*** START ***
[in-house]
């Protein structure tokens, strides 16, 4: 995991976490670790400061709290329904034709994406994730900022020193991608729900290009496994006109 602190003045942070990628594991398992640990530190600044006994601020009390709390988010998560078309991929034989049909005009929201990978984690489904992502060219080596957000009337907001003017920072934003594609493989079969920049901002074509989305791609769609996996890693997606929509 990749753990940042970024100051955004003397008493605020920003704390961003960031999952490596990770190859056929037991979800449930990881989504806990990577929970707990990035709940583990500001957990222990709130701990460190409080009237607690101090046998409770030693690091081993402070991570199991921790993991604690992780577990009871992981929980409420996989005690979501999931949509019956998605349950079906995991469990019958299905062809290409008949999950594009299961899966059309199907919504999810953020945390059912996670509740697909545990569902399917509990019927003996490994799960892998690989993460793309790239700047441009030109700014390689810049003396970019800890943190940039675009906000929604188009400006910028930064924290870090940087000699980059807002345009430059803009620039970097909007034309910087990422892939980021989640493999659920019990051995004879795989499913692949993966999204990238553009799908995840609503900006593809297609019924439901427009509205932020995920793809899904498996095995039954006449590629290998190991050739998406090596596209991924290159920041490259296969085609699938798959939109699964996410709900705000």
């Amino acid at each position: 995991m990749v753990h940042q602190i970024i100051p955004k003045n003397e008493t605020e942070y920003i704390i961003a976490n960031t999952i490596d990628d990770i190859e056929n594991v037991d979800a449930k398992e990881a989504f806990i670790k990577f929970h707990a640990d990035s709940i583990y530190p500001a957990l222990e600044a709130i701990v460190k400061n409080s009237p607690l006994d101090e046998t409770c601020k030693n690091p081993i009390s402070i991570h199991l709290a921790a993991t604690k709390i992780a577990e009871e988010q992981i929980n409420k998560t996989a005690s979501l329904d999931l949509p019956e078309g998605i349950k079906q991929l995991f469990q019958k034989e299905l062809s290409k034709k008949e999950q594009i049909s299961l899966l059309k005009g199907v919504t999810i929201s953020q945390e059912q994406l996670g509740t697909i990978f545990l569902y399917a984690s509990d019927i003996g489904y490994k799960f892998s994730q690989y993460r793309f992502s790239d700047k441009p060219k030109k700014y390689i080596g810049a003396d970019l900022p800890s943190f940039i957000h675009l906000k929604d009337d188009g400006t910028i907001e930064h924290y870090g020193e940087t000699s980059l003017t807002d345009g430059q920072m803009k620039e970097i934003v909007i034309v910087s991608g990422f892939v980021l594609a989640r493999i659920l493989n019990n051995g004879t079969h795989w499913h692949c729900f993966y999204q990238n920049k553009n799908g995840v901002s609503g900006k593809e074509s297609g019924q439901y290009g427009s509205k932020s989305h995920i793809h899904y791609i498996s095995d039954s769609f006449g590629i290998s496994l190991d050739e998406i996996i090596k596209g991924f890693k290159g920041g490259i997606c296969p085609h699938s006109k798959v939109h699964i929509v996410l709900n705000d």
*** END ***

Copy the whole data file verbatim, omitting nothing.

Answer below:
[in-house]
């Protein structure tokens, strides 16, 4: 995991976490670790400061709290329904034709994406994730900022020193991608729900290009496994006109 602190003045942070990628594991398992640990530190600044006994601020009390709390988010998560078309991929034989049909005009929201990978984690489904992502060219080596957000009337907001003017920072934003594609493989079969920049901002074509989305791609769609996996890693997606929509 990749753990940042970024100051955004003397008493605020920003704390961003960031999952490596990770190859056929037991979800449930990881989504806990990577929970707990990035709940583990500001957990222990709130701990460190409080009237607690101090046998409770030693690091081993402070991570199991921790993991604690992780577990009871992981929980409420996989005690979501999931949509019956998605349950079906995991469990019958299905062809290409008949999950594009299961899966059309199907919504999810953020945390059912996670509740697909545990569902399917509990019927003996490994799960892998690989993460793309790239700047441009030109700014390689810049003396970019800890943190940039675009906000929604188009400006910028930064924290870090940087000699980059807002345009430059803009620039970097909007034309910087990422892939980021989640493999659920019990051995004879795989499913692949993966999204990238553009799908995840609503900006593809297609019924439901427009509205932020995920793809899904498996095995039954006449590629290998190991050739998406090596596209991924290159920041490259296969085609699938798959939109699964996410709900705000």
């Amino acid at each position: 995991m990749v753990h940042q602190i970024i100051p955004k003045n003397e008493t605020e942070y920003i704390i961003a976490n960031t999952i490596d990628d990770i190859e056929n594991v037991d979800a449930k398992e990881a989504f806990i670790k990577f929970h707990a640990d990035s709940i583990y530190p500001a957990l222990e600044a709130i701990v460190k400061n409080s009237p607690l006994d101090e046998t409770c601020k030693n690091p081993i009390s402070i991570h199991l709290a921790a993991t604690k709390i992780a577990e009871e988010q992981i929980n409420k998560t996989a005690s979501l329904d999931l949509p019956e078309g998605i349950k079906q991929l995991f469990q019958k034989e299905l062809s290409k034709k008949e999950q594009i049909s299961l899966l059309k005009g199907v919504t999810i929201s953020q945390e059912q994406l996670g509740t697909i990978f545990l569902y399917a984690s509990d019927i003996g489904y490994k799960f892998s994730q690989y993460r793309f992502s790239d700047k441009p060219k030109k700014y390689i080596g810049a003396d970019l900022p800890s943190f940039i957000h675009l906000k929604d009337d188009g400006t910028i907001e930064h924290y870090g020193e940087t000699s980059l003017t807002d345009g430059q920072m803009k620039e970097i934003v909007i034309v910087s991608g990422f892939v980021l594609a989640r493999i659920l493989n019990n051995g004879t079969h795989w499913h692949c729900f993966y999204q990238n920049k553009n799908g995840v901002s609503g900006k593809e074509s297609g019924q439901y290009g427009s509205k932020s989305h995920i793809h899904y791609i498996s095995d039954s769609f006449g590629i290998s496994l190991d050739e998406i996996i090596k596209g991924f890693k290159g920041g490259i997606c296969p085609h699938s006109k798959v939109h699964i929509v996410l709900n705000d």